History: This apple was donated to the Southern Heritage Apple Orchard by Doug Hundley in Avery County from a 100+ year old orchard.  Jason Bowen, Southern Heritage Apple Orchard's Horticulturalist, visited the orchard and tried the apple before grafting.  Probably the same as Winter Pound (refer to Winter Pound listing for description).  Ripe Late September/October.

Uses: Cooking



Two Red Apples and Watercolor Print

Description: Small to medium sized apple, oblate; skin green, mostly covered in stripes of pinkish red and darker red; dots white, somewhat numerous; cavity shallow, acuminate with moderately thick, short stem; basin shallow, medium with open calyx.  Ripens October.

Uses: Fresh Eating


Two Red Apples

Description: Fruit medium to almost large, roundish conical; skin mostly covered with bright red with faint red stripes more obvious at the basin end; dots scattered, tannish, rather large but smaller near the basin. Flesh greenish, fine-grained, subacid. Ripe July/August.

History: Joyce Neighbors, a nurserywoman in Gadsden, Alabama, found this apple being grown by Mrs. J. B. Devine. Family lore is that a “sprout” of the apple was carried from South Carolina to Alabama in 1895.

Uses: Cooking


Two Red Apples

Description: Medium to large in size, roundish oblong conic, sometimes compressed or broadly angular, sides sometimes unequal.  Skin smooth, light yellow or green, blushed and mottled with bright red, striped with darker red.  Flesh yellowish, juicy to very juicy.  Moderately fine textured, slightly aromatic, subacid, moderately firm, tender.  Ripe late.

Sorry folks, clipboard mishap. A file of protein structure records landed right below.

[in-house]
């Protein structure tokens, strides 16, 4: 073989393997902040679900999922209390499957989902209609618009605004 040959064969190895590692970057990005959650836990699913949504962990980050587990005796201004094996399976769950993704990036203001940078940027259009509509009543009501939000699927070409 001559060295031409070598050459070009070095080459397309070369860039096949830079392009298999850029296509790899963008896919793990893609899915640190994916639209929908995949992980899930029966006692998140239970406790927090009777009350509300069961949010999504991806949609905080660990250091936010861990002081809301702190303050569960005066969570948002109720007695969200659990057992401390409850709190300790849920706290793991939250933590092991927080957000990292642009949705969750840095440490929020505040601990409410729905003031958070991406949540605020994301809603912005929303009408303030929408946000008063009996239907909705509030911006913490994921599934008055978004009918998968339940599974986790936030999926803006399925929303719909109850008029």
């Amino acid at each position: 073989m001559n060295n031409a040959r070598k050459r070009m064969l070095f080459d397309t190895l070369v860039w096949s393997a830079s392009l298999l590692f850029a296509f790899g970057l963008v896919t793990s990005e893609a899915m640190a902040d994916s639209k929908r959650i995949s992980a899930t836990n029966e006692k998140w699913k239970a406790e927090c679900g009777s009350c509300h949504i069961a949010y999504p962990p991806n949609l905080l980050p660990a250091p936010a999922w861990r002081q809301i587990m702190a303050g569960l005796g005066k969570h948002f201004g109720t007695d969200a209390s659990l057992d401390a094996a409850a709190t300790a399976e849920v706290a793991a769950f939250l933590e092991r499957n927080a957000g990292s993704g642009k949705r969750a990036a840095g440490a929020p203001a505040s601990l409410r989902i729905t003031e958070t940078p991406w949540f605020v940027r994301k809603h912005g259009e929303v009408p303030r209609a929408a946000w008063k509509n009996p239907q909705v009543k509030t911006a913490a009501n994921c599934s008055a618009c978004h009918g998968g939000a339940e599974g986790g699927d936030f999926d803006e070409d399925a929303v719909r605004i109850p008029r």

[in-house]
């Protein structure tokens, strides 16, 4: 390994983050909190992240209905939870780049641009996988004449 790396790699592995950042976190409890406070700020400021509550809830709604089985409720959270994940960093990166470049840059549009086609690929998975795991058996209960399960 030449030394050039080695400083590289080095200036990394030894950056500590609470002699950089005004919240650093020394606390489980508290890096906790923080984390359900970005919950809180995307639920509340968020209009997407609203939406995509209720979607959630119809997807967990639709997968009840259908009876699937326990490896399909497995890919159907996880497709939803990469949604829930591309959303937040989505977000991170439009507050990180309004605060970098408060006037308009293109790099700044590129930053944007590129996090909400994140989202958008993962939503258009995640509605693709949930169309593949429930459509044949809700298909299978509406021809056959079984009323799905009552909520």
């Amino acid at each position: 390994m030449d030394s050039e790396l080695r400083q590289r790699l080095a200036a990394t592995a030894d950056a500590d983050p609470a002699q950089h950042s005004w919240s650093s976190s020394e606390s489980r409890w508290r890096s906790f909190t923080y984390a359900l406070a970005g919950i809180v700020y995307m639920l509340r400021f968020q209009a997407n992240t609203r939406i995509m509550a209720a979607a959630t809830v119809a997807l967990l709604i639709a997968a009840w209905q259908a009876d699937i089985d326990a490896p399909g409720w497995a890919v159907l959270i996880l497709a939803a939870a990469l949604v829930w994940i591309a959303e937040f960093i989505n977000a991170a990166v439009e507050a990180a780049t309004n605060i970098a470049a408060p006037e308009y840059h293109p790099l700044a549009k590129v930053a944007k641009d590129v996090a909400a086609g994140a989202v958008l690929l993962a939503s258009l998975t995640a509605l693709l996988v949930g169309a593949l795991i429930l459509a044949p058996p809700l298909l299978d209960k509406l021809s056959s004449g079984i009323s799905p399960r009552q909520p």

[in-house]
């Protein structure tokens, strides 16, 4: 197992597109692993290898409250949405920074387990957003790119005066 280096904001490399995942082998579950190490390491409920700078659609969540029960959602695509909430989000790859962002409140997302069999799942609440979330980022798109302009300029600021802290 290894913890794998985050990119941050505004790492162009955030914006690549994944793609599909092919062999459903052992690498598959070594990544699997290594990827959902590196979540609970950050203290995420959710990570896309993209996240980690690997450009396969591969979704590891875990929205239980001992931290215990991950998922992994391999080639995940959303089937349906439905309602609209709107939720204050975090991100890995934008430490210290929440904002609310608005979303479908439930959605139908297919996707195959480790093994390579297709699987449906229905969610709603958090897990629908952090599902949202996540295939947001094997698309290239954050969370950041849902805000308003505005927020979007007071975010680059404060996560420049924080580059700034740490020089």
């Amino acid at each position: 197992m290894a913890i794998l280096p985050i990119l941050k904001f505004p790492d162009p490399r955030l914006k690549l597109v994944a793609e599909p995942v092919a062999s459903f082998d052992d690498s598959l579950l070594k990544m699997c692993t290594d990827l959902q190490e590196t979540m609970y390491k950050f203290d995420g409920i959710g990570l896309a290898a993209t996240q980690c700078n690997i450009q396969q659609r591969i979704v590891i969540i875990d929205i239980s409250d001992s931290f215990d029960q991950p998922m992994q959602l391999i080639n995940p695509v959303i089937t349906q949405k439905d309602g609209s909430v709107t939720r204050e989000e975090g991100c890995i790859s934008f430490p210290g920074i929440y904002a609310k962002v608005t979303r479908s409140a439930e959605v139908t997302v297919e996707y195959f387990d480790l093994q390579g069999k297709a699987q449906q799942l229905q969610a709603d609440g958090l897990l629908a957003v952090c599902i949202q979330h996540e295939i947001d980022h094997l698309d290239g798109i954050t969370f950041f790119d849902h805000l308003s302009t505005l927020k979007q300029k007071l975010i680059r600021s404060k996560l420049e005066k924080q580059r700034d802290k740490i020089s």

History: This is a seedling of Bellflower planted by Sarah H. Dickenson of Westchester, Pennsylvania, first recorded in 1878. 

Uses: Fresh Eating



Two Yellow Apples with Watercolor Print

Description: Fruit medium, roundish, flattened on the ends; skin green with a yellowish or golden hue on the sunny side; dots numerous, obscure, greenish with russet centers, submerged.  Flesh pale yellow, moderately juicy and crisp, sweet. Ripe September/October.

History: An old Georgia apple, thought to be an Indian seedling, found in Habersham County, Georgia, “by a man named Disharoon.” Jim Lawson of Lawson’s Nursery grafted several Disharoon trees in the 1970s for nearby family members of that name.  Lee Calhoun found Disharoon apple trees in north Georgia on an old family farm owned by Juanita Davis in 1998.

Uses: Fresh Eating

Dodge's Crimson (Cumberland Black)

Two Red Apples

Description: Fruit medium, roundish conical; skin a deep, almost purplish red; dots few, small, light-colored; flesh white, sometimes stained red near the skin, fine-grained, tender, juicy, sprightly subacid. Ripe November-January.

History: Originated with J. W. Dodge of Pomona, Tennessee, and sold by a Georgia nursery from 1859 to 1861. The tree has slender limbs that droop under a load of fruit.

Uses: Fresh Eating

Domine (Dominie, American Nonpareil, English Rambo, English Red Streak, English Beauty, Wells, Cheat, Cling Tight, Striped Rhode Island Greening, Hogan, Williamson, Winter Rambo, Red Streak)

Two Red Apples and Watercolor Print